Avocados are around $5.99 each in Whangarei supermarkets, but the cost of the popular fruit is expected to ease as the new 2016-17 season harvest begins this month, weather permitting.

NZ Avocado chief executive Jen Scoular told The Country current high prices for avocados were for fruit at the tail end of the season.

"You wouldn't get asparagus for $1.99 at this time of the year either," she said.

Ms Scoular pointed out only New Zealand-grown avocados are sold in this country and none are frozen.


"They are stored on the tree."

Prices for avocados will come down when harvesting of the predicted bumper 2016-17 crop begins later this month.

In the meantime, the popularity of the South American-origin fruit has produced record-breaking 2015-16 domestic sales of $41 million, with end-of-season results including exports of $134 million almost matching the $135 million posted for the previous season despite a much lower crop.

"Five years ago the New Zealand market achieved between $15million and $20million annually, without ever getting much above that. This year's return of $41million is 25per cent above last year's return of $31.8million and shows year on year growth of 17per cent since 2011," Ms Scoular said.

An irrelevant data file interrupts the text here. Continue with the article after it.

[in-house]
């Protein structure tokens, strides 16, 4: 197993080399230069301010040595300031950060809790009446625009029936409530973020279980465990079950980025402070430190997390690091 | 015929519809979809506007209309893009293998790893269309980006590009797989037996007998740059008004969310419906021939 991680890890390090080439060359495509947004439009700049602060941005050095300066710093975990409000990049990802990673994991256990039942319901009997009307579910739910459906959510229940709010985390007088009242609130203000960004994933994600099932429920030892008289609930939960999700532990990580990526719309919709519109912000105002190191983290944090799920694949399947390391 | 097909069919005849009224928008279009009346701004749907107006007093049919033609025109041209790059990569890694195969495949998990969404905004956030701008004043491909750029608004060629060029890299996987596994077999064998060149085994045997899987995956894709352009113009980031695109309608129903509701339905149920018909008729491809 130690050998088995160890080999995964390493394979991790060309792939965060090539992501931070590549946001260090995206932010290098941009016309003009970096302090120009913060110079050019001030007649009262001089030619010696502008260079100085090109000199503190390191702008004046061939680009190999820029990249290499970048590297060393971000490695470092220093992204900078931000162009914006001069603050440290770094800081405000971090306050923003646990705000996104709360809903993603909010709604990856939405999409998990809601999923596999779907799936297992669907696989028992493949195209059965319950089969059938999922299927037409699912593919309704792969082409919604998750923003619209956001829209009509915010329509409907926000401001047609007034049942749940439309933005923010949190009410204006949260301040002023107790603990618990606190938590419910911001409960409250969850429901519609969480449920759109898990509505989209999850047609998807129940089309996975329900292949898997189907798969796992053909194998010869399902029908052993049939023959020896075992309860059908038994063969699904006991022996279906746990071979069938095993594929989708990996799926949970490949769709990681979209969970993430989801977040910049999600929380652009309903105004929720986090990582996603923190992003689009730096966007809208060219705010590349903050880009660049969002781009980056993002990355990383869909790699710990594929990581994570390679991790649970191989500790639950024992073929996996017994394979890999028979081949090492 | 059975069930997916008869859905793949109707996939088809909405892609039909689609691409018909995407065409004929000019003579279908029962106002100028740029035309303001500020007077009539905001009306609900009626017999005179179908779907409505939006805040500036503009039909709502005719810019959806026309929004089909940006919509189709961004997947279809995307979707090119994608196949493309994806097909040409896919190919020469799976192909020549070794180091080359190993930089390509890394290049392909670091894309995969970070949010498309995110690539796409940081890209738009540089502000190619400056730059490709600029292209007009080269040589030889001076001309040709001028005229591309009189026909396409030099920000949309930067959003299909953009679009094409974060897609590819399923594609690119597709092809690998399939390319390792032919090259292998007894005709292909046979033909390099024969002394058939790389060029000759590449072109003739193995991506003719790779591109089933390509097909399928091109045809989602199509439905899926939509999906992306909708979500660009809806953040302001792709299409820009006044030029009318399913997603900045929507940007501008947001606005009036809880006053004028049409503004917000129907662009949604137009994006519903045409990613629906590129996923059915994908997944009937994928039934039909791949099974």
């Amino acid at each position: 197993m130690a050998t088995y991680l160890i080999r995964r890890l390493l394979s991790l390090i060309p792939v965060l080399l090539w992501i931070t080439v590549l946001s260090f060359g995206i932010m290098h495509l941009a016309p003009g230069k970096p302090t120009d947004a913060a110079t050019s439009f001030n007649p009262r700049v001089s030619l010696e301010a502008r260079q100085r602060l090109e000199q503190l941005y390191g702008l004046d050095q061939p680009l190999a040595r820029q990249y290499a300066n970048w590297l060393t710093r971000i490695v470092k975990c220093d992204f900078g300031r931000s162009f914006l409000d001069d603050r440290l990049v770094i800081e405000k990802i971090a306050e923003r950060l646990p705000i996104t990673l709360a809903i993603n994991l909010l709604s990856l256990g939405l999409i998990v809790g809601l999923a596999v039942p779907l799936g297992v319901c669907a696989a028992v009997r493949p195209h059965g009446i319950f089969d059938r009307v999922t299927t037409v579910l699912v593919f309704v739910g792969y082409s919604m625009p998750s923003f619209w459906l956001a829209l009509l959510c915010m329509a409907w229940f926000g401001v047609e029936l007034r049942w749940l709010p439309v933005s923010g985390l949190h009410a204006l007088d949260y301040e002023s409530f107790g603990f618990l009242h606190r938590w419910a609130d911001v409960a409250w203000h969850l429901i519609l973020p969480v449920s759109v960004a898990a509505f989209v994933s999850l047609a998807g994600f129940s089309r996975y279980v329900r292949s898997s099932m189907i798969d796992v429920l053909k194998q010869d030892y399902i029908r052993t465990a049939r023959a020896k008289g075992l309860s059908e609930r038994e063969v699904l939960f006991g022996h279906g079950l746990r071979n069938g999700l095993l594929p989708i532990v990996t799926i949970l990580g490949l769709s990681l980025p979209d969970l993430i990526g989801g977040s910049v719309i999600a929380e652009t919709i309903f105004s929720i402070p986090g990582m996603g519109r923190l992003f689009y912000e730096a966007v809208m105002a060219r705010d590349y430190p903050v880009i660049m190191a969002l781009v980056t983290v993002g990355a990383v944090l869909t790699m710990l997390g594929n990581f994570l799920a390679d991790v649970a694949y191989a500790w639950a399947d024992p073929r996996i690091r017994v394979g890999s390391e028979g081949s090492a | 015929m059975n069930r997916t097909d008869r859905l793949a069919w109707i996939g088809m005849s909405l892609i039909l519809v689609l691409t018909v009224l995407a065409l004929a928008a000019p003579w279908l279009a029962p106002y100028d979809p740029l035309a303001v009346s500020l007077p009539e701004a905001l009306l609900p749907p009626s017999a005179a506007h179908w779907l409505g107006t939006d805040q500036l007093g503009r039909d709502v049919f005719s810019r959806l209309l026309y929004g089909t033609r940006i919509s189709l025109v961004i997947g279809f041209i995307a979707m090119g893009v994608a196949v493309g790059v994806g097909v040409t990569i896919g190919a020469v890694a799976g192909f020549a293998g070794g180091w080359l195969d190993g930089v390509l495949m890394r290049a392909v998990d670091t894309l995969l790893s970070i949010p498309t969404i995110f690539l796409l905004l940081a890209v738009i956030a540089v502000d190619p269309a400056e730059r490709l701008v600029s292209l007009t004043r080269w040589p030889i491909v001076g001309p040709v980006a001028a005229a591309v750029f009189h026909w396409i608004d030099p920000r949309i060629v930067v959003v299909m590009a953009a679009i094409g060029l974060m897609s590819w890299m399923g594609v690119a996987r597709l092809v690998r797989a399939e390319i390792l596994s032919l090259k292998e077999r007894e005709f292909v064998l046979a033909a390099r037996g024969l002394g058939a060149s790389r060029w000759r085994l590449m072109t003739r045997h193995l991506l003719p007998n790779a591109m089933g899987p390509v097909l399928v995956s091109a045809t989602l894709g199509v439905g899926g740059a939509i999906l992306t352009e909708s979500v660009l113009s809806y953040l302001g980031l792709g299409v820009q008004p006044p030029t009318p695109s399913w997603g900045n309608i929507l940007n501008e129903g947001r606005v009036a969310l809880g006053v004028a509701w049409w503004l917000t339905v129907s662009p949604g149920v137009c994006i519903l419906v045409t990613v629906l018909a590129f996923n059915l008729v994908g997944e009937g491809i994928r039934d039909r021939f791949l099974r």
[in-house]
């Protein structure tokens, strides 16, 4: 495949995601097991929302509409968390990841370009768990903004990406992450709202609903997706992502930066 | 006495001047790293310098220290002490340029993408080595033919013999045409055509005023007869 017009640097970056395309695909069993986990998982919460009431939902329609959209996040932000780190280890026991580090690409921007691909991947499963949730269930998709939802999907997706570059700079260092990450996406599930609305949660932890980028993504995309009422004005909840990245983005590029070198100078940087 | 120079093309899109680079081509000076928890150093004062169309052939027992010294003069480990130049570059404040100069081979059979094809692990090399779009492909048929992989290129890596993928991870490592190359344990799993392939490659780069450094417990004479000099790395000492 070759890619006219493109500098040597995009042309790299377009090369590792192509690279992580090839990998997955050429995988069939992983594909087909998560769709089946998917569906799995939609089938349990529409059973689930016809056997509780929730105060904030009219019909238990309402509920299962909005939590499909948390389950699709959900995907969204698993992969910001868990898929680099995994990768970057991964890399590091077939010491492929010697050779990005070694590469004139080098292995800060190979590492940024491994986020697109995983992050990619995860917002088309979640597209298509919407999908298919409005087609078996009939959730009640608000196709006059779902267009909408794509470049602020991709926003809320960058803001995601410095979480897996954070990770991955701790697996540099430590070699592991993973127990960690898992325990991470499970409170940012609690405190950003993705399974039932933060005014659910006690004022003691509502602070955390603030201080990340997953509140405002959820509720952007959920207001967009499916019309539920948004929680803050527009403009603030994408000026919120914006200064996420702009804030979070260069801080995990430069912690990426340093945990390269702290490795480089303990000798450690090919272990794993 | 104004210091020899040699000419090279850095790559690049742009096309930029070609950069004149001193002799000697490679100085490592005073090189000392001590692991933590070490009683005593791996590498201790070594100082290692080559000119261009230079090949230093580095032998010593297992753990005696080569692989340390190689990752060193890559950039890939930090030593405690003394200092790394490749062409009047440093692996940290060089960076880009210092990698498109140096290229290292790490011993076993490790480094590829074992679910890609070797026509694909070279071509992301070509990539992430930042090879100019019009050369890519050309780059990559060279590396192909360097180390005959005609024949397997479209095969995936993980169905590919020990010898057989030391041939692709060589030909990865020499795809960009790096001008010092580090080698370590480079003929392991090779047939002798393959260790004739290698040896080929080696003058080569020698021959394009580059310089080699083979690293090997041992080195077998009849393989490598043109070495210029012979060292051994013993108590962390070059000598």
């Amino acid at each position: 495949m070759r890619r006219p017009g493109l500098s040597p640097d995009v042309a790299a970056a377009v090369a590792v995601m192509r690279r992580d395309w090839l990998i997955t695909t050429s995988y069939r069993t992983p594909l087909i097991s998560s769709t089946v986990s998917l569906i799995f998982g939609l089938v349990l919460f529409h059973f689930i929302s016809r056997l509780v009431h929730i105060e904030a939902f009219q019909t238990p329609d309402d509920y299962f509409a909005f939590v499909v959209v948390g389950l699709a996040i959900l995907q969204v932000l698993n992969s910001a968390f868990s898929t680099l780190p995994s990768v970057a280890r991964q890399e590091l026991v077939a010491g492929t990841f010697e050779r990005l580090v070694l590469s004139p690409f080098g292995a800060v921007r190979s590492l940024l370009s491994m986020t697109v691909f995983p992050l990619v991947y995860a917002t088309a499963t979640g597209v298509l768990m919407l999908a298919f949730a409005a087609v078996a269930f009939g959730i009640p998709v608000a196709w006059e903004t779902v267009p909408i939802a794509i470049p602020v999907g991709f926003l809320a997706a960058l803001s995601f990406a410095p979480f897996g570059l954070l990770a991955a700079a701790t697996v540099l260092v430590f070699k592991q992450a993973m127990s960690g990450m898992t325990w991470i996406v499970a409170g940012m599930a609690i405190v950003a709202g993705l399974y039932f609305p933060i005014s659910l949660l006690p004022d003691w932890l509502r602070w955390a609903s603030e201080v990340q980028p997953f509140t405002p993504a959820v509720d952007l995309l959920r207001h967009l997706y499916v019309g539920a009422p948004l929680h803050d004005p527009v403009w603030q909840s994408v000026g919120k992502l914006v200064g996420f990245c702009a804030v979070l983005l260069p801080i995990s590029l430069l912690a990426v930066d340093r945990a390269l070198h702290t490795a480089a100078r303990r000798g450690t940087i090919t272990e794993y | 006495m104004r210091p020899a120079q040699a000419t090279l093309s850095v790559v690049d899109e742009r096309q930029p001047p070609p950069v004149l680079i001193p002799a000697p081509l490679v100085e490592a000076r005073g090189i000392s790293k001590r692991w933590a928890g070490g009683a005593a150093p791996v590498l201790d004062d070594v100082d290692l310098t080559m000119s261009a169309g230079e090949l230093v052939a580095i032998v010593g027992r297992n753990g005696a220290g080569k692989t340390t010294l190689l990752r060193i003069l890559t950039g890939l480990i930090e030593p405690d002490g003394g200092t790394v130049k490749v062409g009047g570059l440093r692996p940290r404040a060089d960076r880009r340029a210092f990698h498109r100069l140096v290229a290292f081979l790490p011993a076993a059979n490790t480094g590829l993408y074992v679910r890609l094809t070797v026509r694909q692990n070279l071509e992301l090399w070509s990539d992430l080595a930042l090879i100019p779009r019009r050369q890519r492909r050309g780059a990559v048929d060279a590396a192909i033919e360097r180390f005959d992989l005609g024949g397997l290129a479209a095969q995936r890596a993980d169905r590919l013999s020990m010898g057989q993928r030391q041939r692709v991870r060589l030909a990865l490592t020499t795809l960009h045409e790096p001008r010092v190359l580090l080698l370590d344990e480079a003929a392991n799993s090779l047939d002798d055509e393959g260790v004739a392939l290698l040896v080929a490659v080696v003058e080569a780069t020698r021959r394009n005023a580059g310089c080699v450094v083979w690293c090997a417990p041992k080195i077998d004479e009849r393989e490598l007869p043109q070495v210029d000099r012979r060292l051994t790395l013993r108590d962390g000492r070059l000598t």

Avocado production has irregular swings in volume. This year 4.2million trays were sold, versus 7million trays sold the year before.

Of the 4.2m trays, 2.6m trays were exported, 1.2m trays were sold as fresh in New Zealand and 380,000 trays were processed into avocado oil and other products.

The New Zealand avocado industry aims to quadruple sales to $280million and triple productivity by 2023.

New Zealand produces just 2 per cent of the global supply but is the ninth largest international avocado exporter.

There are more than 4000 hectares of avocado trees planted in New Zealand, primarily in the Bay of Plenty and Northland.